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History of Astronomy



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Chapter 2 : A Brief History of Astronomy



A Brief History of Astronomy arrow_upward


  • In the past, humans observed following (without telescope):
    • The Sun: It rises and sets.
    • The Moon: It has a monthly cycle of phases.
    • The Fixed Stars: The patterns stay fixed and the appearance of different constellations marks the different seasons.

    The Planets arrow_upward


  • In our solar system, the planets circle around our Sun.
  • The planets travel in the same direction (counter- clockwise looking down from the Sun's North Pole).
    • Mercury
    • Venus
    • Earth
    • Mars
    • Jupiter
    • Saturn
    • Uranus
    • Neptune

    Astronomy Models arrow_upward


  • A model can explain existing observations and be able to predict the outcome of future experiments.

  • Aristotle Model (385-322 B.C) arrow_upward


  • Aristotle (an influential Greek philosopher) favored a geocentric model for the Universe:
    • The Earth is at the center of the Universe.
    • The perfect shape of Earth is a sphere, and the natural motion is rotation.

    Aristotle’s Geocentric Model

  • The motion of the Sun around the Earth accounts for the rising and setting of the Sun.
  • The motion of the Moon around the Earth accounts for the rising and setting of the Moon.
  • The fixed stars were on the “Celestial Sphere” whose rotation causes the rising and setting of the stars.

  • Ptolemy’s model arrow_upward


  • Although Aristotle’s ideas were commonly accepted, there was a need for a more accurate way to predict planetary motions.
  • Ptolemy known as a mathematician, astronomer, geographer and astrologer presented a detailed model of the Universe.
    • It explained retrograde motion by using placement of circles.

    Ptolemy’s Epicycles based Model

  • By adding epicycles, complicated motion could be explained.

  • The Copernican Revolution arrow_upward



    The Sun-Centered Model

  • Nicolas Copernicus proposed a heliocentric model of the Universe.
  • The Sun was at the center, and the planets moved around it in perfect circles.
  • The Sun was the center of the Universe.
  • Each planet moved in a circle, and the speed of the planet’s motion decreased with increasing distance from the Sun.
  • Retrograde motion of the planets could be explained as a projection effect.
  • The philosophical shift was important i.e. the Earth is not at the center of the Universe.

  • Kepler’s Model (1571-1630) arrow_upward


  • Kepler was a mathematician.
  • He believed in the Copernican view:
    • The Sun at the center.
    • The motions of the planets on perfect circles.

    Kepler’s Laws of Planetary Motion arrow_upward



    Kepler’s First Law

    “The orbit of every planet is an ellipse with the Sun at one of the two foci.”

  • Planets move around the sun in elliptical paths with the sun at one focus of the ellipse.
  • An ellipse has two foci, F1 and F2
  • For any point P on the ellipse, F1 P + F2 P is a constant.
  • The orbits of the planets are nearly circular (F1 and F2 are close together), but not perfect circles.
  • A circle is an ellipse with both foci at the same point-the center.

  • Kepler’s Second Law

    "A line joining a planet and the Sun sweeps out equal areas during equal intervals of time."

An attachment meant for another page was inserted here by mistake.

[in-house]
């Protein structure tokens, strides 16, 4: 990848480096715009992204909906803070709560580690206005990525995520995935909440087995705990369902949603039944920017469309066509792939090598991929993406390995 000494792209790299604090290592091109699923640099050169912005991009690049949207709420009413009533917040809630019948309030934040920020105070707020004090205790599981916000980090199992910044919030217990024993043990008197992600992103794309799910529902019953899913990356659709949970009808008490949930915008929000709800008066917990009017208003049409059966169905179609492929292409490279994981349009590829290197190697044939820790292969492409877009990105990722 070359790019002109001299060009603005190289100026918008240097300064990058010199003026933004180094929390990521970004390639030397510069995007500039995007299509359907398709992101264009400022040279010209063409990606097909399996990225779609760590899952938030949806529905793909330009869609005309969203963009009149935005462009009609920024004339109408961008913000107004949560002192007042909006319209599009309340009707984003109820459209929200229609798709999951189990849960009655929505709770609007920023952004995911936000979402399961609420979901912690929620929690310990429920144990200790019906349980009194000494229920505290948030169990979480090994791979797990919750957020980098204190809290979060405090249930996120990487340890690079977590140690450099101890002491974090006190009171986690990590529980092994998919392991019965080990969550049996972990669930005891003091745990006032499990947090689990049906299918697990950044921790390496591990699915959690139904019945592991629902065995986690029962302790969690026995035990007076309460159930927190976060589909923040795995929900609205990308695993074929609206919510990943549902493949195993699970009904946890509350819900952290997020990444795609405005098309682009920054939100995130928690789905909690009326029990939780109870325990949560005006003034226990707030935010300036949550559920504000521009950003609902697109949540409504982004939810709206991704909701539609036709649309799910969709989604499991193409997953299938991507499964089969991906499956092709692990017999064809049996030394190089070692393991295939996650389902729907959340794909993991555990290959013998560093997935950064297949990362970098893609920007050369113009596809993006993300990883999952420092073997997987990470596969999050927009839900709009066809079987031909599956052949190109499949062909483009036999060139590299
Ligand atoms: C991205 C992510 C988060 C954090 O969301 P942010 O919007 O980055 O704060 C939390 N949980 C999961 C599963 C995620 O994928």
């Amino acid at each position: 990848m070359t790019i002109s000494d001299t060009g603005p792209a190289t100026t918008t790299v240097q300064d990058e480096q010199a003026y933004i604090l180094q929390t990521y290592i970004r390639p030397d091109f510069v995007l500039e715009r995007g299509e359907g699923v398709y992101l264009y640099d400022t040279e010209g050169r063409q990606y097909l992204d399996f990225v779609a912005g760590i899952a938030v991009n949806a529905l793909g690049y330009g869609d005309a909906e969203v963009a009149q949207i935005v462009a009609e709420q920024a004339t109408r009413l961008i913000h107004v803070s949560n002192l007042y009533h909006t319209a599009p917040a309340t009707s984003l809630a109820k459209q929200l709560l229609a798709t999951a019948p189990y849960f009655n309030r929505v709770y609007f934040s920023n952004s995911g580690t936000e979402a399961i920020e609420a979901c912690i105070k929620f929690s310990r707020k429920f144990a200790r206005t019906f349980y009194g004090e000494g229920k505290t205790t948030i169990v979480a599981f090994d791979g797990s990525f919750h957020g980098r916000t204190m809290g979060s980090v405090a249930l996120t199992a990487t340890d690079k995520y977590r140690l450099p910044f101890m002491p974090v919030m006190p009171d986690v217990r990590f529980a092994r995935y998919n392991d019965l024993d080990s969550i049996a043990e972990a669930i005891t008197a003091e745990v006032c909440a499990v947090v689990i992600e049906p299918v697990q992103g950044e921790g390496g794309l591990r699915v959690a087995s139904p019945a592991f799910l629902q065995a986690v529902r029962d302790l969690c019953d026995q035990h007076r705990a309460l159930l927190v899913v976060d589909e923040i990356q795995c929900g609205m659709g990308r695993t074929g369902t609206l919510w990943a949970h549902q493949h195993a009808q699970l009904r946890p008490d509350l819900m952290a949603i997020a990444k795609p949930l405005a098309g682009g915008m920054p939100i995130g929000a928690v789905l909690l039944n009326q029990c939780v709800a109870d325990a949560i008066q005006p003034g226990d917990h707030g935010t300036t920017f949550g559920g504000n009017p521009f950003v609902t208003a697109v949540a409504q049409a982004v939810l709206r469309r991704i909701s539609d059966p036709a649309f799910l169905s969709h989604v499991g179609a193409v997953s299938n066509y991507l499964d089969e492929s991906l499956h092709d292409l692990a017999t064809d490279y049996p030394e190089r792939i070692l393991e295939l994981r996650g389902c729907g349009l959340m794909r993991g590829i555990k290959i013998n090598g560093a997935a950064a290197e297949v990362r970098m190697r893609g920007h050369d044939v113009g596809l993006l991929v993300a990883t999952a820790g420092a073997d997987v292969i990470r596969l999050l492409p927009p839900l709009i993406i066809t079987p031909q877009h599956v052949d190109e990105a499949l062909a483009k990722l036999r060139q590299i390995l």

• While orbiting, a planet sweeps out equal areas in equal times.
  • The green shaded sector has the same area as the red shaded sector.
  • Thus, a planet moves from C to D in the same amount of time as it moves from A to B.
  • This means a planet must move faster when it is closer to the sun.
  • For planets this affect is small, but for comets it is quite noticeable, since a comet’s orbit has much greater eccentricity.

  • Kepler’s Third Law

    "The square of the orbital period of a planet is directly proportional to the cube of the semi-major axis of its orbit."

    T2 R3

  • Assuming that a planet’s orbit is circular, then the mean distance from the sun is a constant-the radius (R).
  • F is the force of gravity on the planet.
  • F is also the centripetal force.
  • If the orbit is circular, the planet’s speed is constant, and v=2pR/T
  • Cancel m and simplify:
  • Rearrange:
  • Since G, M, and 4π2 are constants,

    ∴ T2 R3

    Where,

    • T is the period.
    • G is the Gravitational constant.
    • M is the mass of the larger body.
    • R is the distance between the centers of mass of the two bodies.

    Galileo Galilei (1564-1642) arrow_upward


  • Galileo was the first to use a telescope to study astronomical objects.
  • His observations of the moons of Jupiter and the phases of Venus provided strong support for the heliocentric model.

  • Isaac Newton arrow_upward


  • Isaac Newton gave the law of gravity and three general laws of motion that apply to all objects:
    • Newton’s first law of motion states that an object remains at rest or continues in a state of uniform motion if no external force acts upon the object.
    • Newton’s second law of motion states that if a net force acts on an object, it will cause an acceleration of that object.

    Center of the Universe arrow_upward


  • Earlier astronomers incorrectly identified Earth and Sun as the center of the universe.
  • There is no center of the universe because there is no edge of the universe.
    • In a finite universe, space is curved so that if you could travel billions of light years in a straight line you would eventually finish back where you started.
    • It is also possible that our universe is infinite.
  • In both examples, groups of galaxies completely fill the universe and are moving apart at all points making the universe expand.


  • Thank You from Kimavi arrow_upward


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